RMC: He had almost a farm at his home. I mean, he had pigs, he had chickens. The original property was several acres, so he was able to have all those things. And he also loved to garden. It’s unusual. You know, Boris Karloff digging up and planting flowers. No, he loved animals very very much, in fact, in the movie we had talked about before, in The Black Room, it’s the dogs that can tell the difference between the evil and the good guy. I think he actually got bitten in that film from one of the dogs. But he loved animals and animals loved him. He had two cocker spaniels; one was called Scotch and the other Water.

AKT: That says a lot. I think my favorite moment you have of Karloff speaking is from 1934 The Black Cat, apropos animals. He says he has an “intense all-consuming horror of cat-th,” with that wonderful lisp of his. It must have been difficult to choose which clips to include?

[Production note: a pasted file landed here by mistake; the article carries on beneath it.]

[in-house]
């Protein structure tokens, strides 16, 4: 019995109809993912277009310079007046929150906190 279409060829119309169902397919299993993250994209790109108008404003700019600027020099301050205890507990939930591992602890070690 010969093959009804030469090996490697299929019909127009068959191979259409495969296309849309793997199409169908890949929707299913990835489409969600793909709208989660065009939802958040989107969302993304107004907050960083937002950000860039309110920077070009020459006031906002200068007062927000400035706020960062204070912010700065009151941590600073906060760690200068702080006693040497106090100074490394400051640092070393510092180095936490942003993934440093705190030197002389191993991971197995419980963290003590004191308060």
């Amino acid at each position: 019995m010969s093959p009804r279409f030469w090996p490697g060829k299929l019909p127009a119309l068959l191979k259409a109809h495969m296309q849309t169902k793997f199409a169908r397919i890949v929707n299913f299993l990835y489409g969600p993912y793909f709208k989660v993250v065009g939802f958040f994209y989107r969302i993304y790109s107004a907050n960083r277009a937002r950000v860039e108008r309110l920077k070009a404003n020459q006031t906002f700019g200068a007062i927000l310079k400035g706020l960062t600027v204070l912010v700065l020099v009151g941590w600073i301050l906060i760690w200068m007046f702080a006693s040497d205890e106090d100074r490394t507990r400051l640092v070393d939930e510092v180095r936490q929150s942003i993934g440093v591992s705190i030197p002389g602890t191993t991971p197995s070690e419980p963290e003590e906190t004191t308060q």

TH: Yeah, that’s a very good question. First of all you have to try and find clips that fit with what is being said and what you want to tell the audience about performance. I love in that how his eyes just slide across to Bela Lugosi when he is saying that line. It’s cat-like, it’s feline. I very much enjoy picking the clips that are the most interesting, not necessarily the most famous. The ones where you see what he could do with a moment. It’s a very complicated process.

RMC: We show clips from two films that are not necessarily horror, but disturbing. One is The Black Cat and the other is The Mask Of Fu Manchu. And these were very disturbing movies at the time when they came out.

Ron MacCloskey on Von the Dog with Boris Karloff and Katherine DeMille in The Black Room: “It’s the dogs that can tell the difference between the evil and the good guy.”
Ron MacCloskey on Von the Dog with Boris Karloff and Katherine DeMille in The Black Room: “It’s the dogs that can tell the difference between the evil and the good guy.”

TH: The wonderful thing about The Mask of Fu Manchu was that we have all this commentary from Boris himself about the making of it. It was great to have him narrate that portion. That was an opportunity I couldn’t miss.